Free school breakfasts 'must change', say Conservatives
A third of Welsh children are not receiving free breakfasts in school and changes are needed, the Conservatives say.
The Welsh government's Free Breakfasts initiative, launched 10 years ago, ensures primary school children can have a healthy meal to start the day.
But shadow education minister Angela Burns said some parents should pay to help improve the scheme's funding.
Education Minister Huw Lewis said take-up of free breakfasts was increasing.
Overall throughout Wales, eight out of 10 (82%) schools in Wales offer free breakfasts, even though it is available to them all.
In Newport, for example, it is around three in 10 schools.
Last year, out of the 264,186 pupils in Welsh primary schools, 46,262 had a free breakfast on the day numbers were collected.
That is fewer than one in five pupils who turned up for the scheme, which usually runs in breakfast clubs before the school day starts.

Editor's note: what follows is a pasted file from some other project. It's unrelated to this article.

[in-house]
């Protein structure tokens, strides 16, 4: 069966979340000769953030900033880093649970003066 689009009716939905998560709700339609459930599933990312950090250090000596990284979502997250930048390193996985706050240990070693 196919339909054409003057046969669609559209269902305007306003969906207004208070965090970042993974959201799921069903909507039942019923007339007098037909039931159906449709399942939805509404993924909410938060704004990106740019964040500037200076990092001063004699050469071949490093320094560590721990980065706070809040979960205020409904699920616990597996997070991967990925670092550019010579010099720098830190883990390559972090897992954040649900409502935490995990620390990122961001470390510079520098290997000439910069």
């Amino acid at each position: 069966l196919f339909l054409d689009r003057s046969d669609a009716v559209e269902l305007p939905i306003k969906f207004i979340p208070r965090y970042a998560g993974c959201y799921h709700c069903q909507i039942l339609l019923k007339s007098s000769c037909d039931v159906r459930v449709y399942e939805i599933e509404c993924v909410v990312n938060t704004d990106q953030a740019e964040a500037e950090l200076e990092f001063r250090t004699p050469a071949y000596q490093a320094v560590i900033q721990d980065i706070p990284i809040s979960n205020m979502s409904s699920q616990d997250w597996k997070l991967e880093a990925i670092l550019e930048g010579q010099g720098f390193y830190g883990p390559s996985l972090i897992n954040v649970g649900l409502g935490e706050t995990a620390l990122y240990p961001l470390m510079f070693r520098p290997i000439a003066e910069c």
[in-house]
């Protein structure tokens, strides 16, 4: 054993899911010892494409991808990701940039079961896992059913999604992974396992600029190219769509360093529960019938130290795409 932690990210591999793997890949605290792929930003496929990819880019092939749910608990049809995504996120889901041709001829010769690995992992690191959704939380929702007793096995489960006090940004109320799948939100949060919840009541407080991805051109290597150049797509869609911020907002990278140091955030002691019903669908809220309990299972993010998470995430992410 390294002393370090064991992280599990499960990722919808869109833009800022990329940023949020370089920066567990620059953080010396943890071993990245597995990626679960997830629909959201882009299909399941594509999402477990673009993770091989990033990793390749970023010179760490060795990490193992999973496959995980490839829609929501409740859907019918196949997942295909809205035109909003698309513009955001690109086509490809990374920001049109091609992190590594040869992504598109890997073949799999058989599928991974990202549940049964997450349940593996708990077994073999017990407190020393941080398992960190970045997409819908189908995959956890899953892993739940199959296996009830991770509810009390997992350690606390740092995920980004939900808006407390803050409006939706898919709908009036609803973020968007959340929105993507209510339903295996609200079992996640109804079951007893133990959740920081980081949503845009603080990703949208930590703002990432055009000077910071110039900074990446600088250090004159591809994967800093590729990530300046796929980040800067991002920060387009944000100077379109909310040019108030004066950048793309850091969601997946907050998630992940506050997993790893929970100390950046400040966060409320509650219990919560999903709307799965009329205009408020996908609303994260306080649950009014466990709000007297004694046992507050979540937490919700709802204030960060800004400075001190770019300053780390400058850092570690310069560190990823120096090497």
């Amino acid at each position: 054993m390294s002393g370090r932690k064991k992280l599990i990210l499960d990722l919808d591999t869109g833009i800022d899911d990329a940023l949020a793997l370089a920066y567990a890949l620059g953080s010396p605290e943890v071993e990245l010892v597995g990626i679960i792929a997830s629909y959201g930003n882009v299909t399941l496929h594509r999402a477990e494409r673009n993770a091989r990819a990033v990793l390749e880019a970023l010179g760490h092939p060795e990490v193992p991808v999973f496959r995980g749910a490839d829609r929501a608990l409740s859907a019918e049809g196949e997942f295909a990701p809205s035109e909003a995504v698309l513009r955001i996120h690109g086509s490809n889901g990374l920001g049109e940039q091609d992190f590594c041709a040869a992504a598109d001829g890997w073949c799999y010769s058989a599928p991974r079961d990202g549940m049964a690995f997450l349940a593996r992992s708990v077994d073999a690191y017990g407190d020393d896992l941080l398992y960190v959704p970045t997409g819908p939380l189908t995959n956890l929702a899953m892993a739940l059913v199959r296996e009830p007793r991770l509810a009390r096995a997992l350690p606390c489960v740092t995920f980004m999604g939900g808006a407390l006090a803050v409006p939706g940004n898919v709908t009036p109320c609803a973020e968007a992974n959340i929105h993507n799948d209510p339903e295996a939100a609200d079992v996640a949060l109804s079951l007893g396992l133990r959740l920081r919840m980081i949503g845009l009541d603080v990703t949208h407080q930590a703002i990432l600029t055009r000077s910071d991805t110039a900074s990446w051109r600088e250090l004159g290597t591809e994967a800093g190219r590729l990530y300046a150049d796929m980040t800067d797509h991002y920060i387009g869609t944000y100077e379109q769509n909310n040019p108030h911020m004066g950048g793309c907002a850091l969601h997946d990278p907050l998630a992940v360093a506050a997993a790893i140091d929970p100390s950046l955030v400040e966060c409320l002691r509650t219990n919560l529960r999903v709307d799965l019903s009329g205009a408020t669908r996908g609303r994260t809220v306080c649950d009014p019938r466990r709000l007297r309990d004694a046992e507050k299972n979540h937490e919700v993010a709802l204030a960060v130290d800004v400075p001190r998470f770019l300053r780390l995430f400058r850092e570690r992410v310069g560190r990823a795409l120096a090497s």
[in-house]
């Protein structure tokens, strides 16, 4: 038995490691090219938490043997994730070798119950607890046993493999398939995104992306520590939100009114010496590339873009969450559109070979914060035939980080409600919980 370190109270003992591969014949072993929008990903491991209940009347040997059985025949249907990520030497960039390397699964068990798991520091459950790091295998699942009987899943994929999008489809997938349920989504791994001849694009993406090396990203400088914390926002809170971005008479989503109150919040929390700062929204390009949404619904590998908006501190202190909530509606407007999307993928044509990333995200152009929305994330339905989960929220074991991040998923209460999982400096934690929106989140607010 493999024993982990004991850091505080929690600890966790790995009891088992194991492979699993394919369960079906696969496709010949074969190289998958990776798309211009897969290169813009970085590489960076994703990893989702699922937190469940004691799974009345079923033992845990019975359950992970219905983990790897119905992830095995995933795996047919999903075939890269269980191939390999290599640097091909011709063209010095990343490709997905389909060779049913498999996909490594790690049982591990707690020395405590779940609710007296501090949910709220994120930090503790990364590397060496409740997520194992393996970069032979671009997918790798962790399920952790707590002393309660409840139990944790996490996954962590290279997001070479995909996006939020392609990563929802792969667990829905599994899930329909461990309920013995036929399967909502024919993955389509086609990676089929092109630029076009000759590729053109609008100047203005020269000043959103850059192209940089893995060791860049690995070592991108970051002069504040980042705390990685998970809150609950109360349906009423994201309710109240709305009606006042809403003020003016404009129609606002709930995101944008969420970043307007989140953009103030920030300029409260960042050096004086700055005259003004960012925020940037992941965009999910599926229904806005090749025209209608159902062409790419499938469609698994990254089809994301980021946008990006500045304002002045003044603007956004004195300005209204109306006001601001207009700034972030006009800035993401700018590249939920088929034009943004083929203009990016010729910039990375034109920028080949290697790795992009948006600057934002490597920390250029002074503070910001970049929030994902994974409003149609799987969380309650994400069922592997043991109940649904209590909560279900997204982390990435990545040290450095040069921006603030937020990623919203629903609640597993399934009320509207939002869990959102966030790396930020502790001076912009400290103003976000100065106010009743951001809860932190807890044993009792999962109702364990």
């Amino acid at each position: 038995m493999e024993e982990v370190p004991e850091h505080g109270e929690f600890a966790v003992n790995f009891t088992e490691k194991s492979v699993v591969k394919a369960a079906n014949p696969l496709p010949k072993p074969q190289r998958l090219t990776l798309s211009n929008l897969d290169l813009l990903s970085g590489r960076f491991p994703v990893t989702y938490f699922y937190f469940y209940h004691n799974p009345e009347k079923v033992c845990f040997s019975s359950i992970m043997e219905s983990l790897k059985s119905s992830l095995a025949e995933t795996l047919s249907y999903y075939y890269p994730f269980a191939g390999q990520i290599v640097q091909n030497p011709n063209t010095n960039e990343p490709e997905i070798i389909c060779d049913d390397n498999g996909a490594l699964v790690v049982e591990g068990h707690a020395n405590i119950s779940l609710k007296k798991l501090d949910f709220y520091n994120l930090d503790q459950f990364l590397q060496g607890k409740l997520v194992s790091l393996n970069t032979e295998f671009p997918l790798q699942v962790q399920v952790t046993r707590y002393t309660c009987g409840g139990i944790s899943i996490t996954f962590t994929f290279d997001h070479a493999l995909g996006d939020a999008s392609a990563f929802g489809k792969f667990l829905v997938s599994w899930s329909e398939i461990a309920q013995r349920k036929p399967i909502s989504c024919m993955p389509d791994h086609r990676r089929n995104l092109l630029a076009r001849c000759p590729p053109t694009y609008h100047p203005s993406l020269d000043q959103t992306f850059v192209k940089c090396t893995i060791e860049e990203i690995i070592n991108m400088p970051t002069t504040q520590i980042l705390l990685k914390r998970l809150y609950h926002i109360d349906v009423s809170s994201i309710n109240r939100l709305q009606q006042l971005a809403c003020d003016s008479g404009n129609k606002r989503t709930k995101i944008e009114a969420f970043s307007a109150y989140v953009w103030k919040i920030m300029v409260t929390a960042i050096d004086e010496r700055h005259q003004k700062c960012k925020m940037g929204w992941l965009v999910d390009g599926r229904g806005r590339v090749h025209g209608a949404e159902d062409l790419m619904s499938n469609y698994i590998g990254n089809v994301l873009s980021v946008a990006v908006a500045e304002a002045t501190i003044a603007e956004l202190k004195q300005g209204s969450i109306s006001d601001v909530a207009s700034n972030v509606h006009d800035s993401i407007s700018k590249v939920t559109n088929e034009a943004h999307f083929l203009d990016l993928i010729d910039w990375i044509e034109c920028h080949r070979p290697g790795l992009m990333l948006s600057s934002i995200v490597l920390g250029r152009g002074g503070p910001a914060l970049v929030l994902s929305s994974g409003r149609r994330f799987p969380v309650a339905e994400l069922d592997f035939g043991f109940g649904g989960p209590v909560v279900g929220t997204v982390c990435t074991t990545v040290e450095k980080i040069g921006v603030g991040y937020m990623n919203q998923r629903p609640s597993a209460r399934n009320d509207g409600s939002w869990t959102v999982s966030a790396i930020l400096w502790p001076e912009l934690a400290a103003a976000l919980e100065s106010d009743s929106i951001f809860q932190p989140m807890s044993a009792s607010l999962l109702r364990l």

Ms Burns AM, said it was "regrettable" that after "tens of millions of pounds" a third of Welsh children were not able to access free school breakfasts.
"We believe that parents who can afford to make a small financial contribution towards the cost of their child's free school breakfast should do so to improve the scheme's funding and enable more children to benefit," she added.
But Mr Lewis said take-up of the scheme had consistently been on the increase since the scheme launched in 2004.
"We know that in the last five years alone, around 10 million free and healthy breakfasts have been served to our primary school learners," he said.
In England, every child in primary school gets a free lunch, instead of breakfast.
Aled Roberts, education spokesman for the Liberal Democrats in Wales, said it should be the same in Wales too.
"Despite Scotland having followed England's lead, the Welsh Labour government continues to use free school breakfasts as an excuse not to implement this vital policy," he added.